I am a Greek girl whos is married to a Turkish guy, and as you can imagine I am very keen to learn as much as possible about your cookery. I have recently discovered your site, and I cannot wait to try out your recipes. Greek cuisine is very similar and very different to Turkish, which ofcourse leads to "heated" arguments with my husband. I come from a family of cooks (grandfather, father and mother!) and I think the best way to describe food in my home is Greek/Turkish fussion. And here comes my question: My family also makes trahana (that's what it is called in Greece) in the summer, but it is completely different dough to the one you described. It is made of pieces of wheat similar to bulgur which is boiled in milk, salt and pepper, and then it is dried in the sun. It is then cooked either with tomato sauce, or with milk. I made this for my husband who was not impressed! I want to use my dough, but how could I adapt Greek trahana to your recipe? Would it work?

Many Thanks,

At 6:46 PM, Blogger Binnur said...

Hi Chryssa,
We have some similarities with Greek and other Balkan countries,
because during the reign of the Ottoman empire so many dishes of
Turkish cuisine entered Balkan cuisine:) Like dolma (filled), sarma(rolled up), borek, baklava, kebabs, lokum.... Also we have been
neighbours for a long long time..... However, your recipe of Tarhana soup doesn't match our Tarhana Soup. Give my version a try too, you might like it :)

At 12:15 PM, Anonymous Anonymous said...

Hello Binnur, thank you for your meal ideas, and the history & background to these fascinating recipes ad staples, like Tarhana, unknown to me.
I've just read about it thanks to your Meal ideas. I really like reading these explanations, thank you for taking the trouble introducing us to Turkish practices. Have a nic Sunday, Aagje

At 4:16 PM, Blogger Binnur said...

Hi Aagje,
Thank you for the nice comments, it really made me happy:) I love to
introduce and give some info on the history of Turkish cuisine.
Have a nice week :)

At 4:22 AM, Anonymous Anonymous said...

Hi Binnur, what a great site!
I was wondering how you would keep the dried pieces of Tarhana. Is it best frozen ?


At 11:07 PM, Blogger Binnur said...

Hi Martin,
Thank you:) Dry Tarhana soup should be kept in the dark and in a cold place. I don't make dry Tarhana for myself, I think they should be refrigerated.

At 11:03 PM, Anonymous Anonymous said...

Hi Martin,
Best way to store your dry tarhana in a cloth bag and tied up the so won't get anything in it.Keep in dark and cook place,like in a cupboard.It is best the finish in a year so you can benefit the nise smell of it.
We usually made a cloth bag ourself,It is look like bigger an old money purse:o)
And Binnur ,
Thank you very much of the Tarhana Dough.
I really missed its smell and taste.
I didn't know how I can make it.
Ellerin dert gormesin.

At 5:49 PM, Blogger Binnur said...

Hi Nurel,
Thank you for all the information:) My grandmother used to make tarhana for all our family...and I do it the way I learned from her, she never made dry tarhana:) Simdiden ellerine saglik.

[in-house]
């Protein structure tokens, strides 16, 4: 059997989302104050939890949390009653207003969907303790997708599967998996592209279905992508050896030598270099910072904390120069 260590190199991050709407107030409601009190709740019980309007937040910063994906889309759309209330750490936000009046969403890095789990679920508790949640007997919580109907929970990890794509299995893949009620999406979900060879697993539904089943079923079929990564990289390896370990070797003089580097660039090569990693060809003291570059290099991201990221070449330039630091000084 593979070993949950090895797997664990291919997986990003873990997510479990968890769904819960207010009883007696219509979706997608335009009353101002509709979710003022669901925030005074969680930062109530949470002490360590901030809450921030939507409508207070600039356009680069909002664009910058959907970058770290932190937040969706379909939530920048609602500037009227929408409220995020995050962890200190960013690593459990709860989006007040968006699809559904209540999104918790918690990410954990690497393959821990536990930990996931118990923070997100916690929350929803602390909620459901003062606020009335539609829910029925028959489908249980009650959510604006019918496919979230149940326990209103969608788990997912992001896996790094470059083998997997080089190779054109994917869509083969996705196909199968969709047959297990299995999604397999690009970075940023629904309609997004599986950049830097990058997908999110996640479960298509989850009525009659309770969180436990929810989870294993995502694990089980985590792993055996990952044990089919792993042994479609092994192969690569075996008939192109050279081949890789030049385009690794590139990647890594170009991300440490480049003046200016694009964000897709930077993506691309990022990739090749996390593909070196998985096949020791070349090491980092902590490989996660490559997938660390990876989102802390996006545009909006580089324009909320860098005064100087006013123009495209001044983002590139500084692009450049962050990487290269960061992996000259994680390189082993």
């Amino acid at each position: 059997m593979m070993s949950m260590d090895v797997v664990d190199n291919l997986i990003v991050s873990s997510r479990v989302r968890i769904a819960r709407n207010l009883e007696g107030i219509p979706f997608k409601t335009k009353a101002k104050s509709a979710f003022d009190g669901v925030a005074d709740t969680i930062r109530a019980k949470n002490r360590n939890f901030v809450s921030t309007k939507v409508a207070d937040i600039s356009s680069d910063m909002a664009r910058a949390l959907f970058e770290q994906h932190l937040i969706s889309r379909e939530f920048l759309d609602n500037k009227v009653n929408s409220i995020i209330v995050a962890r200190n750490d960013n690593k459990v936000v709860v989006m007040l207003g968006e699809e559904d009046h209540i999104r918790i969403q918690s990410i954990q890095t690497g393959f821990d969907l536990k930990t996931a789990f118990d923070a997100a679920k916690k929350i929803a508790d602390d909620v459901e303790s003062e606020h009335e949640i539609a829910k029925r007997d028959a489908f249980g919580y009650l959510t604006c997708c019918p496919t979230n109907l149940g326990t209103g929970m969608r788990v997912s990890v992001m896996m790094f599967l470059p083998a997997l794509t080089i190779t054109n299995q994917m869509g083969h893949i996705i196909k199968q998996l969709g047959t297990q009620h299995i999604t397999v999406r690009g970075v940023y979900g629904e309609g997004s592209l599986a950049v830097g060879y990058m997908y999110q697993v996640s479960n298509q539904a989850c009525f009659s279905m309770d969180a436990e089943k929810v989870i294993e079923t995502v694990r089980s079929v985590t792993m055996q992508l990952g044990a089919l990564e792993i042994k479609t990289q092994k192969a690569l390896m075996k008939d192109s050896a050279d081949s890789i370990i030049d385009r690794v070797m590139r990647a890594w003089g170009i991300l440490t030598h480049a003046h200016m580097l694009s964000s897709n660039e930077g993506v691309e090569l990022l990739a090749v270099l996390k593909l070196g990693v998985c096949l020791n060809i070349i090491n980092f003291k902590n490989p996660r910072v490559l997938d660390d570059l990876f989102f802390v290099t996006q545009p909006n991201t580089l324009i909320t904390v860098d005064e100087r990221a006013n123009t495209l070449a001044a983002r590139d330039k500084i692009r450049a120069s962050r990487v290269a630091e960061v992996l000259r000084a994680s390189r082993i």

At 3:40 PM, Anonymous Anonymous said...

Hi Binnur

Thanks very much for the recipe, I have been on the look-out for this for sooooo long.

One question though. My husband claims that the traditional way of making the tarhana dough is with the actual "wheat seed" (döğme) rather than with the flour. He would really like me to use the seed, as he says it makes the dish perfect, as you are "feeling" the seed when eating the soup. He is however, not sure how to make the dough with seeds rather than flour. He just says, the seeds are soaked in yoghurt for a while and then dried before making the actual dough?

Can you tell me if this is true or whether the process of working with the seed is different?

Thanks again for a wonderful site...


At 9:49 PM, Blogger Binnur said...

Thank you Sidse,
Making Tarhana dough may change from one region to other. I am sure what your husband asks for is his region's traditional Tarhana:) You should follow his direction. It seems he remembers very well:)

At 11:25 AM, Anonymous Anonymous said...

Hi Binnur;
I am Turkish student who studies in Belgium. There will be a special day about international cultures in our school. So, I want to present tarhana in this festival. May I use your recipe and pictures in this site by referring your name in the brochure?, best regards, Serhat

At 11:31 PM, Blogger Binnur said...

Hi Serhat,
Thank you asking me for permission. You can put recipe and the pictures on the brochure as long as is linked under the recipe:)
Wish you the best,

At 9:21 AM, Anonymous Anonymous said...

Merhaba Binnur Hanim

I have just prepared the Tarhana dough today and put it aside :-)

I am so excited about it and hope it will turn put as good as your other recipes.



At 9:17 PM, Blogger Binnur said...

Merhaba Sevgili Sidse,
Your tarhana will be delicious, and you will enjoy it especially in cold winter days:)

At 2:34 PM, Anonymous Anonymous said...

I look so much forward to tasting it. It is waiting on the 2nd day know... smelling really delicious. I have a few questions though.

1. The dough is quity sticky. Is that supposed to be that way or should I add more flour now?

2. How long is the dough good for, once finished?

3. Is it important whether the dough dried or freezed? Which method keeps the flavour best?

Thank you once more :-)

Sidse Ünal

At 8:23 PM, Blogger Binnur said...

Sevgili Sidse,
1) If it is too sticky, you should add more flour. When you touch it, it may be sticky but it shouldn't stick on to your finger.
2) It depends how hot the weather is. If the weather is hot the fermentation will be quicker.
3) The taste is the same if dried or freezed. I always freeze the dough because how my grandmother did, I don't want to change how I learned from her:)
Ellerine saglik:)